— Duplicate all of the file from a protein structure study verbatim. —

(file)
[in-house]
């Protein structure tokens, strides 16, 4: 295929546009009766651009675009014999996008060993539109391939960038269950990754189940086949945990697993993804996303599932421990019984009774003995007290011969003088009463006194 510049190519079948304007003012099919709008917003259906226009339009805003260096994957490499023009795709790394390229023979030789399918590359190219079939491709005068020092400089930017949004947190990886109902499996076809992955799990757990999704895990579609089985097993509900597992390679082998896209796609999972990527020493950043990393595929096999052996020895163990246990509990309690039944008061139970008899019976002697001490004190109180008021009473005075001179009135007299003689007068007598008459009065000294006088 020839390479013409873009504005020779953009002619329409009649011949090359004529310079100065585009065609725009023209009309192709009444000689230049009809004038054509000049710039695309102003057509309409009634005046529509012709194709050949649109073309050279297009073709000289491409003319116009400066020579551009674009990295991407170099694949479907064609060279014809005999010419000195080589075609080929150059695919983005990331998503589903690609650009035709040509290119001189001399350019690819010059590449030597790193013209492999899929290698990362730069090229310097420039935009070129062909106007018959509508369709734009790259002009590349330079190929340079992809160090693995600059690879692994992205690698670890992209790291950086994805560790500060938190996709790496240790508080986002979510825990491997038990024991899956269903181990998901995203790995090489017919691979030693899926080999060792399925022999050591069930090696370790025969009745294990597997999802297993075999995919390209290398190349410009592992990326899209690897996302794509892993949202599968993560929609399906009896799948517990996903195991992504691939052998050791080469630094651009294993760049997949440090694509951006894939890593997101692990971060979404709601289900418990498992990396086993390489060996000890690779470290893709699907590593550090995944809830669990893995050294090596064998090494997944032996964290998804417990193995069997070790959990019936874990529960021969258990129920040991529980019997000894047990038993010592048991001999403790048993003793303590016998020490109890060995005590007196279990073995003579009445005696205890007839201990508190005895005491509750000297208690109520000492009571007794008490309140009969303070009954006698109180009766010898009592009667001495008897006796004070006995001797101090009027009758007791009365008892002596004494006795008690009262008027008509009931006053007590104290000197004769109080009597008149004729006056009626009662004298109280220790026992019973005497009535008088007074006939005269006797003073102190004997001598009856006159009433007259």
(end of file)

[in-house]
């Protein structure tokens, strides 16, 4: 295929546009009766651009675009014999996008060993539109391939960038269950990754189940086949945990697993993804996303599932421990019984009774003995007290011969003088009463006194 510049190519079948304007003012099919709008917003259906226009339009805003260096994957490499023009795709790394390229023979030789399918590359190219079939491709005068020092400089930017949004947190990886109902499996076809992955799990757990999704895990579609089985097993509900597992390679082998896209796609999972990527020493950043990393595929096999052996020895163990246990509990309690039944008061139970008899019976002697001490004190109180008021009473005075001179009135007299003689007068007598008459009065000294006088 020839390479013409873009504005020779953009002619329409009649011949090359004529310079100065585009065609725009023209009309192709009444000689230049009809004038054509000049710039695309102003057509309409009634005046529509012709194709050949649109073309050279297009073709000289491409003319116009400066020579551009674009990295991407170099694949479907064609060279014809005999010419000195080589075609080929150059695919983005990331998503589903690609650009035709040509290119001189001399350019690819010059590449030597790193013209492999899929290698990362730069090229310097420039935009070129062909106007018959509508369709734009790259002009590349330079190929340079992809160090693995600059690879692994992205690698670890992209790291950086994805560790500060938190996709790496240790508080986002979510825990491997038990024991899956269903181990998901995203790995090489017919691979030693899926080999060792399925022999050591069930090696370790025969009745294990597997999802297993075999995919390209290398190349410009592992990326899209690897996302794509892993949202599968993560929609399906009896799948517990996903195991992504691939052998050791080469630094651009294993760049997949440090694509951006894939890593997101692990971060979404709601289900418990498992990396086993390489060996000890690779470290893709699907590593550090995944809830669990893995050294090596064998090494997944032996964290998804417990193995069997070790959990019936874990529960021969258990129920040991529980019997000894047990038993010592048991001999403790048993003793303590016998020490109890060995005590007196279990073995003579009445005696205890007839201990508190005895005491509750000297208690109520000492009571007794008490309140009969303070009954006698109180009766010898009592009667001495008897006796004070006995001797101090009027009758007791009365008892002596004494006795008690009262008027008509009931006053007590104290000197004769109080009597008149004729006056009626009662004298109280220790026992019973005497009535008088007074006939005269006797003073102190004997001598009856006159009433007259």